Did someone compare the number of ports with packages in Linux distros?

Chris Benesch chris.benesch at gmail.com
Mon Mar 18 19:20:08 UTC 2013

On 3/18/2013 8:55 AM, Dag-Erling Smørgrav wrote:
> Chris Benesch <chris.benesch at gmail.com> writes:
>> Lets take gcc for instance.  To install gcc on BSD, you need the gcc
>> port and a few support packages, such as readline, gettext, intl,
>> etc... but thats it.  On Linux you need gcc, gcc-devel, gcc-headers,
>> kernel-headers, gcc-libs, a whole lot more complex.  The difference
>> comes from a basic philosophical difference.
> Yes and no.  FreeBSD ships headers, static libraries, debugging symbols
> etc. as part of base, and as part of each package.  Most Linux
> distributions ship these separately and don't install them by default.
> However, it's not as complicated as you make it out to be: just run
> 'apt-get install build-essentials' (Debian, Ubuntu, Mint) or 'yum
> groupinstall "Development Tools"' (RHEL, Fedora, CentOS).
>> BSD IMHO seeks to be truly open source, [...]
>> Linux seeks to straddle the line of open and closed source.
> Neither statement is correct, and the issue is far too complex to be
> summarized in two sentences, or even two paragraphs.
>> The GPL is overly long and convoluted if anyone bothers to actually
>> read it instead of just saying yes.
> It's as long as it needs to be to express what its authors wish it to
> express.  If you're in a hurry or have a short attention span, just skip
> the preamble and stop when you get to the disclaimer of warranty.
>> The answer lies in the marketing.  Linux and its rebellious beginnings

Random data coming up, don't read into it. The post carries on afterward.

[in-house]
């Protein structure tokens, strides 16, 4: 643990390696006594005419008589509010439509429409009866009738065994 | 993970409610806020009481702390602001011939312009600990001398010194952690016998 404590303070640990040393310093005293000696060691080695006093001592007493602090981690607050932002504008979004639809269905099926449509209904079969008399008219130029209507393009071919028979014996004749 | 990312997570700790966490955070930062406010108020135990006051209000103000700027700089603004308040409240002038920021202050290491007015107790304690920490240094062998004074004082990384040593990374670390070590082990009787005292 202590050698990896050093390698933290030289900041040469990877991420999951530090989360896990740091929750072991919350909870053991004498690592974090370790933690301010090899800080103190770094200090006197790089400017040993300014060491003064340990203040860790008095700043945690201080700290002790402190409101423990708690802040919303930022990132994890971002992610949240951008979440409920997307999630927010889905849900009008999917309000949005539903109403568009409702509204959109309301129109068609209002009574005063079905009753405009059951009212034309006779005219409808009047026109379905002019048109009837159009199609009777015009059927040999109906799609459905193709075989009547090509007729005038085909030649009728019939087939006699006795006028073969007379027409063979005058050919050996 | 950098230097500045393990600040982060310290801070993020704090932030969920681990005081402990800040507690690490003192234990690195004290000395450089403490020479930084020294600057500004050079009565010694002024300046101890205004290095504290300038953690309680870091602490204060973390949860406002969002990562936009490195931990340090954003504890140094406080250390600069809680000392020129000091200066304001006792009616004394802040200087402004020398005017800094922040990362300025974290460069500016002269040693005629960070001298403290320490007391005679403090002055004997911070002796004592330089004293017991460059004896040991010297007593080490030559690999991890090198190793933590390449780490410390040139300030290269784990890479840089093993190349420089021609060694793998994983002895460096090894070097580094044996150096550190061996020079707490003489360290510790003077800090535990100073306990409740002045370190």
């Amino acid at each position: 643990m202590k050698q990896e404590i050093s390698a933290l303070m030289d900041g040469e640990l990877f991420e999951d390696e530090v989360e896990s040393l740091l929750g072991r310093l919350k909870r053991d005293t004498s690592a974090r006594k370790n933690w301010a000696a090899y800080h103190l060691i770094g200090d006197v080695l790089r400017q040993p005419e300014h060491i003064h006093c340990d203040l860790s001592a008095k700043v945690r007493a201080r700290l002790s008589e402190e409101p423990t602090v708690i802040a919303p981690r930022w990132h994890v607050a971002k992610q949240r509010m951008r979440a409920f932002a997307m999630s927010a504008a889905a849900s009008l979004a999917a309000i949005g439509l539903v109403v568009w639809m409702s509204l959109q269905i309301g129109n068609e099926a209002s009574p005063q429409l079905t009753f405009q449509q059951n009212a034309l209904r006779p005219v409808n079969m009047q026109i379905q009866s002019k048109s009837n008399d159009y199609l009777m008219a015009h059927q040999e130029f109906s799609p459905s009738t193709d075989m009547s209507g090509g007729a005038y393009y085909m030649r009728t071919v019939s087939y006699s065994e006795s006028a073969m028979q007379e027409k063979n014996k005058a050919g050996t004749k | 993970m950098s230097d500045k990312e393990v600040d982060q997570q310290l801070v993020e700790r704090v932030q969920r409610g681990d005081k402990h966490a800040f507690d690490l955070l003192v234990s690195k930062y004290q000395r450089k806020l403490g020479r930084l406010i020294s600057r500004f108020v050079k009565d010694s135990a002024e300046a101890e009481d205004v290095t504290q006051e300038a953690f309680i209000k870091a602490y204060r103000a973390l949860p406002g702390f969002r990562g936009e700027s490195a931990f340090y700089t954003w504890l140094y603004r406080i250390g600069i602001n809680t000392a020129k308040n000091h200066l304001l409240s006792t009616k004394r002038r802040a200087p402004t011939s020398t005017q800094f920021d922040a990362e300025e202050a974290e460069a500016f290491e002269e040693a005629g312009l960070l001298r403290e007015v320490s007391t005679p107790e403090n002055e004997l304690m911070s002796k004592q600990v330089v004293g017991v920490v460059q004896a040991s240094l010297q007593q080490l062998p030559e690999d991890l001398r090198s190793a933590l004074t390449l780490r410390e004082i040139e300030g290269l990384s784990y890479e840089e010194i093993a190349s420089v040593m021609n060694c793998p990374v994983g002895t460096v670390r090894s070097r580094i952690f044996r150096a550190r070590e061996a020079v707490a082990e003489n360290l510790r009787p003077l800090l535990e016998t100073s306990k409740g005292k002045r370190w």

>> appeal to people better than BSD for some reason, when in actuality it
>> was a guy from Scandinavia experimenting with the new 386 processors
>> vs. a group that was there when Unix was originally invented.
> Neither characterization is correct.
> (BTW, I'm "a guy from Scandinavia", and so is one of the founders of the
> FreeBSD project)
The last time I did any Linux sys admin stuff was back before yum and 
apt-get, so it looks like things have improved.  I didnt mean to sound 
geographically prejudicial, just my impression since the 90s and early 
2000s.  Heck I'd love to go see the northern extremes of Europe 
someday.  Honestly every year I do an upgrade where I get invovled in 
all of it for a few weeks, then go quiet while the box silently and 
flawlessly runs next to me.

We are on the same team, and I cant thank the whole team enough for 
making and continuing to maintain the extraordinary software I myself 
and tons of people have come to rely on daily.  Politics really isnt my 
thing, I write code for a living.  Maybe I should just stay there.

More information about the freebsd-advocacy mailing list